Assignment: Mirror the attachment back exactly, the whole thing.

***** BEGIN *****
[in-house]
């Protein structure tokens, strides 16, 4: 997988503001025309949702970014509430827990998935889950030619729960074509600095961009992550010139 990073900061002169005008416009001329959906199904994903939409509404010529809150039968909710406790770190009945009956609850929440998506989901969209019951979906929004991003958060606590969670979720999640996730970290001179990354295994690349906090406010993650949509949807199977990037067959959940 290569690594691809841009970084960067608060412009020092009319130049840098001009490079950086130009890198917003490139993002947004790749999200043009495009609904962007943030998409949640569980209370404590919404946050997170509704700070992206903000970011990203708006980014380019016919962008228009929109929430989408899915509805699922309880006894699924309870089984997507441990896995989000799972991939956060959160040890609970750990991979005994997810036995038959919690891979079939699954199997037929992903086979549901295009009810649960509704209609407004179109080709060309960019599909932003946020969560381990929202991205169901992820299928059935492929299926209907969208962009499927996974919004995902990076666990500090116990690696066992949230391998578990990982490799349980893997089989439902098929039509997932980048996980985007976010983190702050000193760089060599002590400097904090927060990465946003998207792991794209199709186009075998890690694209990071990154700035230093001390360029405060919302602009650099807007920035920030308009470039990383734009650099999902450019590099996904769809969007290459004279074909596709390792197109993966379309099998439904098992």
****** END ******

[in-house]
């Protein structure tokens, strides 16, 4: 997988503001025309949702970014509430827990998935889950030619729960074509600095961009992550010139 990073900061002169005008416009001329959906199904994903939409509404010529809150039968909710406790770190009945009956609850929440998506989901969209019951979906929004991003958060606590969670979720999640996730970290001179990354295994690349906090406010993650949509949807199977990037067959959940 290569690594691809841009970084960067608060412009020092009319130049840098001009490079950086130009890198917003490139993002947004790749999200043009495009609904962007943030998409949640569980209370404590919404946050997170509704700070992206903000970011990203708006980014380019016919962008228009929109929430989408899915509805699922309880006894699924309870089984997507441990896995989000799972991939956060959160040890609970750990991979005994997810036995038959919690891979079939699954199997037929992903086979549901295009009810649960509704209609407004179109080709060309960019599909932003946020969560381990929202991205169901992820299928059935492929299926209907969208962009499927996974919004995902990076666990500090116990690696066992949230391998578990990982490799349980893997089989439902098929039509997932980048996980985007976010983190702050000193760089060599002590400097904090927060990465946003998207792991794209199709186009075998890690694209990071990154700035230093001390360029405060919302602009650099807007920035920030308009470039990383734009650099999902450019590099996904769809969007290459004279074909596709390792197109993966379309099998439904098992």